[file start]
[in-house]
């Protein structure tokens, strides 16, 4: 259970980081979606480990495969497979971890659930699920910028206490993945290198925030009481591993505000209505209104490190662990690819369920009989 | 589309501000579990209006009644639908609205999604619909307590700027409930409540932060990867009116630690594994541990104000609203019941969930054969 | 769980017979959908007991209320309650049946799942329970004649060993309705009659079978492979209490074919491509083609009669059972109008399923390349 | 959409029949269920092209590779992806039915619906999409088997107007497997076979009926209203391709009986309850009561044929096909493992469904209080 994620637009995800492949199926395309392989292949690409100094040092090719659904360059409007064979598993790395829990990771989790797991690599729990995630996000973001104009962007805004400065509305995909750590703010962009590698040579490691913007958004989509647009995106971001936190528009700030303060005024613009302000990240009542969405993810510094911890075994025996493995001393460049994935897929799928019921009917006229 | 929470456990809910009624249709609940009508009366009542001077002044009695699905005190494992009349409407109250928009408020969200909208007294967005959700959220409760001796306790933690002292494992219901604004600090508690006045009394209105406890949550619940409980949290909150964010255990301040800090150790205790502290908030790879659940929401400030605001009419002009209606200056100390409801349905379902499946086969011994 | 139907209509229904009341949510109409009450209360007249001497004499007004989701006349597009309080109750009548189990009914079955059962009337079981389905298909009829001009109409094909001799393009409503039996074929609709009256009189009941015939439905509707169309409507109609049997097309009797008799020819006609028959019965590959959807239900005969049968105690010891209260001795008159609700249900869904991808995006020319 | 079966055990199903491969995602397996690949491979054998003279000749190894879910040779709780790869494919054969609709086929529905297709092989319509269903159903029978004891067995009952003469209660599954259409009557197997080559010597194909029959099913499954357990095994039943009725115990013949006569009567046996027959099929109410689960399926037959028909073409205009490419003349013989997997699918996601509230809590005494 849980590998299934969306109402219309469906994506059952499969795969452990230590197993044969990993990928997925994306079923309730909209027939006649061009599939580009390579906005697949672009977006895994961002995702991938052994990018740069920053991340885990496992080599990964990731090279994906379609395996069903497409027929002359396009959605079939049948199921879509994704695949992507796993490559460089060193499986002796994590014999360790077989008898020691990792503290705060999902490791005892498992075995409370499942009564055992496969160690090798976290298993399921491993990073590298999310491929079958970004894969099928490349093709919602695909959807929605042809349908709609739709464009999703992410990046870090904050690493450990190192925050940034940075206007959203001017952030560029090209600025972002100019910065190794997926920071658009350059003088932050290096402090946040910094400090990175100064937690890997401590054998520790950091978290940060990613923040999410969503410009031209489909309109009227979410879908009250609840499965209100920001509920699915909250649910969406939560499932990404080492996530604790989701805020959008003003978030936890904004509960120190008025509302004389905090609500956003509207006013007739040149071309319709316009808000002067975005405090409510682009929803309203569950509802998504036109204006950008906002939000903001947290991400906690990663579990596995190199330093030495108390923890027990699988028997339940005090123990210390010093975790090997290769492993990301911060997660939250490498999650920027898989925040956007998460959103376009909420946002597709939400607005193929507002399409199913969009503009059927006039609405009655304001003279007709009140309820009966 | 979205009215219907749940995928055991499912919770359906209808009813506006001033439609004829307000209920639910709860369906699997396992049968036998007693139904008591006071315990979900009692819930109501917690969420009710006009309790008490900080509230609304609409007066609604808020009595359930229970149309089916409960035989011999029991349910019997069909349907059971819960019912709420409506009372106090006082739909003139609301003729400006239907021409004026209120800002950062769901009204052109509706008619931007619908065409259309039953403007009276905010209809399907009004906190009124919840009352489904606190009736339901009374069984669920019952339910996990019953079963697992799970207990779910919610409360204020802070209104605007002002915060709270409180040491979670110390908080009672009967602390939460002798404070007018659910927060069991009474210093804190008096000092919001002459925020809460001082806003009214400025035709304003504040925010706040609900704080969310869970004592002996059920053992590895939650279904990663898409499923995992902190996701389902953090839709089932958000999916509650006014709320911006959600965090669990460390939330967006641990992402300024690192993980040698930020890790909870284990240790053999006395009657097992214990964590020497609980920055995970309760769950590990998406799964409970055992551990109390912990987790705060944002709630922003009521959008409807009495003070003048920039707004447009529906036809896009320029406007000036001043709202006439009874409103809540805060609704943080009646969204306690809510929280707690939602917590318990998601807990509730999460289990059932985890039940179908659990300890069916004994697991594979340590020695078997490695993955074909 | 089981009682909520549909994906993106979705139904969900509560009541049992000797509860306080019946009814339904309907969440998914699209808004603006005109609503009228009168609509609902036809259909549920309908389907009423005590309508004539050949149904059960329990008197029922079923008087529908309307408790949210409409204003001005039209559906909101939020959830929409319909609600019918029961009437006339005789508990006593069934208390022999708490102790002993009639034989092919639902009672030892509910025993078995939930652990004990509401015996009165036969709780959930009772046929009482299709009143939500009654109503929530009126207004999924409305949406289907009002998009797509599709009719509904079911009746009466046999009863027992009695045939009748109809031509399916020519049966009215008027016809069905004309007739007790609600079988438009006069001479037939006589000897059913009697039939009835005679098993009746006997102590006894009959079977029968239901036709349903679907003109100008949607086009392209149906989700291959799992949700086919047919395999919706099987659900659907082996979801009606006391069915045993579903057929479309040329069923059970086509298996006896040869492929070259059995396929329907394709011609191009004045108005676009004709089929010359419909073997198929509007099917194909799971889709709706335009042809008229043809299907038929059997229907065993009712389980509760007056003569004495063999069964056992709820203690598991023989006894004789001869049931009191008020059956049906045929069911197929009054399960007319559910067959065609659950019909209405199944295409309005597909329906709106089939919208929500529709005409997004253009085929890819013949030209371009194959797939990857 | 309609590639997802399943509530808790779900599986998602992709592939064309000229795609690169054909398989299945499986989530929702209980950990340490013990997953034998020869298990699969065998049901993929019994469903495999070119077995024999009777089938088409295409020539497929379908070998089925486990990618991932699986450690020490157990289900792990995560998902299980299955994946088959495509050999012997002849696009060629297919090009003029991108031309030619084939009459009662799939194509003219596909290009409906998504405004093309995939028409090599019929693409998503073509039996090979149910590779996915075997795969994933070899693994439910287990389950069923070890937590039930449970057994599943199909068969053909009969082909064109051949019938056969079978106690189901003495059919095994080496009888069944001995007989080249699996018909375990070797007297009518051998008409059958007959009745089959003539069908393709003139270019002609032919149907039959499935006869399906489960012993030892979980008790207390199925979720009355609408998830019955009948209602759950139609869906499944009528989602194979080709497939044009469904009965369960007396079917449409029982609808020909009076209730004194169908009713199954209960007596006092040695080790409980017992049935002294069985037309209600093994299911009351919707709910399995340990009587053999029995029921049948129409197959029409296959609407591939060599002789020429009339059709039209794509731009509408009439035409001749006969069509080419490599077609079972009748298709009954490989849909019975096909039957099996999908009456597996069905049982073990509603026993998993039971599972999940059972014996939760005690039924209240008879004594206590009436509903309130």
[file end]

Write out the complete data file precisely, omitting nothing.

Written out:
[in-house]
């Protein structure tokens, strides 16, 4: 259970980081979606480990495969497979971890659930699920910028206490993945290198925030009481591993505000209505209104490190662990690819369920009989 | 589309501000579990209006009644639908609205999604619909307590700027409930409540932060990867009116630690594994541990104000609203019941969930054969 | 769980017979959908007991209320309650049946799942329970004649060993309705009659079978492979209490074919491509083609009669059972109008399923390349 | 959409029949269920092209590779992806039915619906999409088997107007497997076979009926209203391709009986309850009561044929096909493992469904209080 994620637009995800492949199926395309392989292949690409100094040092090719659904360059409007064979598993790395829990990771989790797991690599729990995630996000973001104009962007805004400065509305995909750590703010962009590698040579490691913007958004989509647009995106971001936190528009700030303060005024613009302000990240009542969405993810510094911890075994025996493995001393460049994935897929799928019921009917006229 | 929470456990809910009624249709609940009508009366009542001077002044009695699905005190494992009349409407109250928009408020969200909208007294967005959700959220409760001796306790933690002292494992219901604004600090508690006045009394209105406890949550619940409980949290909150964010255990301040800090150790205790502290908030790879659940929401400030605001009419002009209606200056100390409801349905379902499946086969011994 | 139907209509229904009341949510109409009450209360007249001497004499007004989701006349597009309080109750009548189990009914079955059962009337079981389905298909009829001009109409094909001799393009409503039996074929609709009256009189009941015939439905509707169309409507109609049997097309009797008799020819006609028959019965590959959807239900005969049968105690010891209260001795008159609700249900869904991808995006020319 | 079966055990199903491969995602397996690949491979054998003279000749190894879910040779709780790869494919054969609709086929529905297709092989319509269903159903029978004891067995009952003469209660599954259409009557197997080559010597194909029959099913499954357990095994039943009725115990013949006569009567046996027959099929109410689960399926037959028909073409205009490419003349013989997997699918996601509230809590005494 849980590998299934969306109402219309469906994506059952499969795969452990230590197993044969990993990928997925994306079923309730909209027939006649061009599939580009390579906005697949672009977006895994961002995702991938052994990018740069920053991340885990496992080599990964990731090279994906379609395996069903497409027929002359396009959605079939049948199921879509994704695949992507796993490559460089060193499986002796994590014999360790077989008898020691990792503290705060999902490791005892498992075995409370499942009564055992496969160690090798976290298993399921491993990073590298999310491929079958970004894969099928490349093709919602695909959807929605042809349908709609739709464009999703992410990046870090904050690493450990190192925050940034940075206007959203001017952030560029090209600025972002100019910065190794997926920071658009350059003088932050290096402090946040910094400090990175100064937690890997401590054998520790950091978290940060990613923040999410969503410009031209489909309109009227979410879908009250609840499965209100920001509920699915909250649910969406939560499932990404080492996530604790989701805020959008003003978030936890904004509960120190008025509302004389905090609500956003509207006013007739040149071309319709316009808000002067975005405090409510682009929803309203569950509802998504036109204006950008906002939000903001947290991400906690990663579990596995190199330093030495108390923890027990699988028997339940005090123990210390010093975790090997290769492993990301911060997660939250490498999650920027898989925040956007998460959103376009909420946002597709939400607005193929507002399409199913969009503009059927006039609405009655304001003279007709009140309820009966 | 979205009215219907749940995928055991499912919770359906209808009813506006001033439609004829307000209920639910709860369906699997396992049968036998007693139904008591006071315990979900009692819930109501917690969420009710006009309790008490900080509230609304609409007066609604808020009595359930229970149309089916409960035989011999029991349910019997069909349907059971819960019912709420409506009372106090006082739909003139609301003729400006239907021409004026209120800002950062769901009204052109509706008619931007619908065409259309039953403007009276905010209809399907009004906190009124919840009352489904606190009736339901009374069984669920019952339910996990019953079963697992799970207990779910919610409360204020802070209104605007002002915060709270409180040491979670110390908080009672009967602390939460002798404070007018659910927060069991009474210093804190008096000092919001002459925020809460001082806003009214400025035709304003504040925010706040609900704080969310869970004592002996059920053992590895939650279904990663898409499923995992902190996701389902953090839709089932958000999916509650006014709320911006959600965090669990460390939330967006641990992402300024690192993980040698930020890790909870284990240790053999006395009657097992214990964590020497609980920055995970309760769950590990998406799964409970055992551990109390912990987790705060944002709630922003009521959008409807009495003070003048920039707004447009529906036809896009320029406007000036001043709202006439009874409103809540805060609704943080009646969204306690809510929280707690939602917590318990998601807990509730999460289990059932985890039940179908659990300890069916004994697991594979340590020695078997490695993955074909 | 089981009682909520549909994906993106979705139904969900509560009541049992000797509860306080019946009814339904309907969440998914699209808004603006005109609503009228009168609509609902036809259909549920309908389907009423005590309508004539050949149904059960329990008197029922079923008087529908309307408790949210409409204003001005039209559906909101939020959830929409319909609600019918029961009437006339005789508990006593069934208390022999708490102790002993009639034989092919639902009672030892509910025993078995939930652990004990509401015996009165036969709780959930009772046929009482299709009143939500009654109503929530009126207004999924409305949406289907009002998009797509599709009719509904079911009746009466046999009863027992009695045939009748109809031509399916020519049966009215008027016809069905004309007739007790609600079988438009006069001479037939006589000897059913009697039939009835005679098993009746006997102590006894009959079977029968239901036709349903679907003109100008949607086009392209149906989700291959799992949700086919047919395999919706099987659900659907082996979801009606006391069915045993579903057929479309040329069923059970086509298996006896040869492929070259059995396929329907394709011609191009004045108005676009004709089929010359419909073997198929509007099917194909799971889709709706335009042809008229043809299907038929059997229907065993009712389980509760007056003569004495063999069964056992709820203690598991023989006894004789001869049931009191008020059956049906045929069911197929009054399960007319559910067959065609659950019909209405199944295409309005597909329906709106089939919208929500529709005409997004253009085929890819013949030209371009194959797939990857 | 309609590639997802399943509530808790779900599986998602992709592939064309000229795609690169054909398989299945499986989530929702209980950990340490013990997953034998020869298990699969065998049901993929019994469903495999070119077995024999009777089938088409295409020539497929379908070998089925486990990618991932699986450690020490157990289900792990995560998902299980299955994946088959495509050999012997002849696009060629297919090009003029991108031309030619084939009459009662799939194509003219596909290009409906998504405004093309995939028409090599019929693409998503073509039996090979149910590779996915075997795969994933070899693994439910287990389950069923070890937590039930449970057994599943199909068969053909009969082909064109051949019938056969079978106690189901003495059919095994080496009888069944001995007989080249699996018909375990070797007297009518051998008409059958007959009745089959003539069908393709003139270019002609032919149907039959499935006869399906489960012993030892979980008790207390199925979720009355609408998830019955009948209602759950139609869906499944009528989602194979080709497939044009469904009965369960007396079917449409029982609808020909009076209730004194169908009713199954209960007596006092040695080790409980017992049935002294069985037309209600093994299911009351919707709910399995340990009587053999029995029921049948129409197959029409296959609407591939060599002789020429009339059709039209794509731009509408009439035409001749006969069509080419490599077609079972009748298709009954490989849909019975096909039957099996999908009456597996069905049982073990509603026993998993039971599972999940059972014996939760005690039924209240008879004594206590009436509903309130």